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New 911 center makes headway
911 center
A screenshot from city of Covington's 911 director Trudy Henry's presentation shows two possible ideas for a new 911 center in Newton County.

NEWTON COUNTY – The process of a new 911 center has made some headway as the Newton County Board of Commissioners unanimously voted to allow the city of Covington to pursue a request for quote (RFQ).

The county conducted a work session prior to the regular scheduled Feb. 5 meeting to discuss the shared 911 center.

City of Covington 911 director Trudy Henry spoke before the board to share the urgency that is needed to complete the project.

Henry said that currently the 911 center is in a small space that lacks essential spaces needed for briefings and other business-related matters. While they recently moved into the new 911 building in late 2019, Henry said it is not currently sufficient for the volume of calls that come in.

“It’s just hard… we don’t have a dedicated space to do briefing,” Henry said. “We pretty much just kind of stand in a circle, brief and put them on the radios.”

Henry has been with the city of Covington 911 department for 30 years. She said that she would like to see a building that will “withstand the test of time.”

“My plan is to build and maintain a 911 center that will withstand future growth, future demands and be a permanent location,” Henry said.

In Henry’s presentation, funding for the new 911 center would be collected through a combination of E911 revenue and a bond. The numbers listed were $2,434,490 in 2023 E911 revenue as well as a $4.5 million, 30-year bond with a 3.5 percent rate.

The property would be a joint ownership between the city and the county, with the facility being owned by the county’s facilities authority. Once the bond is retired, the property would be deeded to the city/county. Furthermore, an intergovernmental agreement between the two parties would be needed to fulfill the lease from the county’s facilities authority.

The city or county would not have to contribute any additional funds for the building unless any other capital items are needed. Those would be budgeted for and paid in a split by the two governmental entities, with 75 percent to the county and 25 percent to the city based on calls.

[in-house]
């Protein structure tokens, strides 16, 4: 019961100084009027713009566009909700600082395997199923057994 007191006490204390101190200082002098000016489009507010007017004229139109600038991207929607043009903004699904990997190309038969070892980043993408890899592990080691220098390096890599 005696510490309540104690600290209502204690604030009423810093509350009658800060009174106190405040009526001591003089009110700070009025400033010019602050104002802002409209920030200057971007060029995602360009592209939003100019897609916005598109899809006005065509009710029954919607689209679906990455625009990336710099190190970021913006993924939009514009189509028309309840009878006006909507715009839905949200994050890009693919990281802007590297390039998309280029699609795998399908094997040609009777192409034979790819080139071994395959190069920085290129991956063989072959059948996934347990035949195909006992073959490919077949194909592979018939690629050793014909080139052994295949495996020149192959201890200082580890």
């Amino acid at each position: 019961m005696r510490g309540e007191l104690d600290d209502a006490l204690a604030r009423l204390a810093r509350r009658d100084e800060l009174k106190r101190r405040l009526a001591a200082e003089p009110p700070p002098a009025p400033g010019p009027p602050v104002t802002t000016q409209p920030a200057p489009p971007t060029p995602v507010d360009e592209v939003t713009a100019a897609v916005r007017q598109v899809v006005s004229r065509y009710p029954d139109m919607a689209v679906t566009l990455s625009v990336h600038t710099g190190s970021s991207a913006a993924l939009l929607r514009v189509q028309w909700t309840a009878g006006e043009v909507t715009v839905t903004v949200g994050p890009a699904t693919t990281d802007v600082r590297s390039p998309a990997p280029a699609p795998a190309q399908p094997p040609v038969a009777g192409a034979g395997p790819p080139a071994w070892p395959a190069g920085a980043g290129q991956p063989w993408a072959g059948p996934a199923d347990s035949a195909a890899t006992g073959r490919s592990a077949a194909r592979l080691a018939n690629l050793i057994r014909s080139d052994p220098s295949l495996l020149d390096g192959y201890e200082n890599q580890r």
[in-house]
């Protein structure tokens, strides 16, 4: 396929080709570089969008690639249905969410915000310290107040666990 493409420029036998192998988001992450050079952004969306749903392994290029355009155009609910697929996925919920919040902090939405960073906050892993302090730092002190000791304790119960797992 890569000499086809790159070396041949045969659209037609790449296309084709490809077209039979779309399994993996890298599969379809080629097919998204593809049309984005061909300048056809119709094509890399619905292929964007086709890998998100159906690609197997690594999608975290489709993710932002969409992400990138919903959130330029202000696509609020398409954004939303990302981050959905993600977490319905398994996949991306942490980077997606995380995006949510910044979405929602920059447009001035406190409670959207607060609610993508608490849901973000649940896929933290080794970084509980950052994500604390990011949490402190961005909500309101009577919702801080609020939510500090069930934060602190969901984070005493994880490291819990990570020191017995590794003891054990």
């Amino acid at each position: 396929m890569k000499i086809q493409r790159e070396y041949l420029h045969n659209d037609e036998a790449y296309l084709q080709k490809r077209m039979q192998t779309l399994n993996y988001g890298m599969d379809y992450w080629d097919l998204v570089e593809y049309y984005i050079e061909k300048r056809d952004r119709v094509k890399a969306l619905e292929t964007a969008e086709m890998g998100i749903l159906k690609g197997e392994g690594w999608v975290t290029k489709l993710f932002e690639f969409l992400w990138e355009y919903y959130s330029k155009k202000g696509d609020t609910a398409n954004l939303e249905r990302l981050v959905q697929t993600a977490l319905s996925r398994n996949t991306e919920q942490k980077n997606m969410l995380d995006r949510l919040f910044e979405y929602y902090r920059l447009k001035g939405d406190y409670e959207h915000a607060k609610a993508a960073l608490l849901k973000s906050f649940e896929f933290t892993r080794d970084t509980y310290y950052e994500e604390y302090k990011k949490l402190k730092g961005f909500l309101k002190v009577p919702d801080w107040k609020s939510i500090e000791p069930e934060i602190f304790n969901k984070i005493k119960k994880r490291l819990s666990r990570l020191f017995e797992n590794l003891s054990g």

Currently, the projected location is located off of Hwy. 36 South.

Commissioners were widely on the same page with the project, with District 5 representative Ronnie Cowan speaking first on its importance.

“The people here deserve a functioning 911 center that is useful and can be added onto,” Cowan said. “I think it’s a critical thing we gotta have.”

District 4 representative J.C. Henderson said that the county and city of Covington should collaborate together to get the project moving.

“I believe this is a great idea and I think we should work together so that we can build a good building that the county can be proud of.”

District 1 representative Stan Edwards also shared the same sentiment as Cowan and Henderson.

“I do understand the importance of making sure this is a facility that can accommodate a growing and changing community,” Edwards said. “So maybe now is the right time to talk about that, understand that, discuss it and get it done.”

County manager Harold Cooper said that he and finance director Brittany White would come together and conduct a comprehensive financial analysis to determine the next steps.

City of Covington’s mayor Fleeta Baggett then took the podium and stated that the county has pushed this item down the road for years.

She expressed the city’s urgency to complete the project.

“We cannot continue to kick this down the curb,” Baggett said. “If this is not something that you all figure out that you can do then the city is willing to go ahead and take 911 back and do it ourselves… You don’t have any problem spending money on splash pads. Get the 911 center.”

After some brief dialogue between Baggett and District 2 representative Demond Mason, Mason opted to remind the Covington mayor that both entities are in it as a team, and no blame should be placed on either side.

“I don’t want it to be where the city of Covington is pointing fingers at the Board of Commissioners or the Board of Commissioners is pointing fingers at the city of Covington,” Mason said. “The objective is not to blame anyone or to make anyone look as if they’re not doing their part.”

Mason also told Baggett that this was the first time this issue had come before the board.

Henderson also spoke to Baggett, stating that the goal is for everyone to work together to complete this project.

Baggett, however, still had her reservations about the future of the project.

“It’s just been extremely frustrating,” Baggett said. “Of all the projects since coming into office, this continues to be kicked down the curb and I do not think we have another single thing that is in the forefront that the city and county needs to be working on that’s more important than this.”

Before any other commissioners could intervene, charman Marcello Banes told Baggett that this was the first time the commissioners had heard about the project and that the financial analysis conducted by Cooper and White is “more than fair.”

After the agenda was amended, Cowan made a motion to allow the city of Covington to pursue a RFQ. It passed unanimously.

Currently, there is no timetable as to when the city of Covington will pursue the RFQ, as it was not listed on the city’s upcoming agenda as of press time.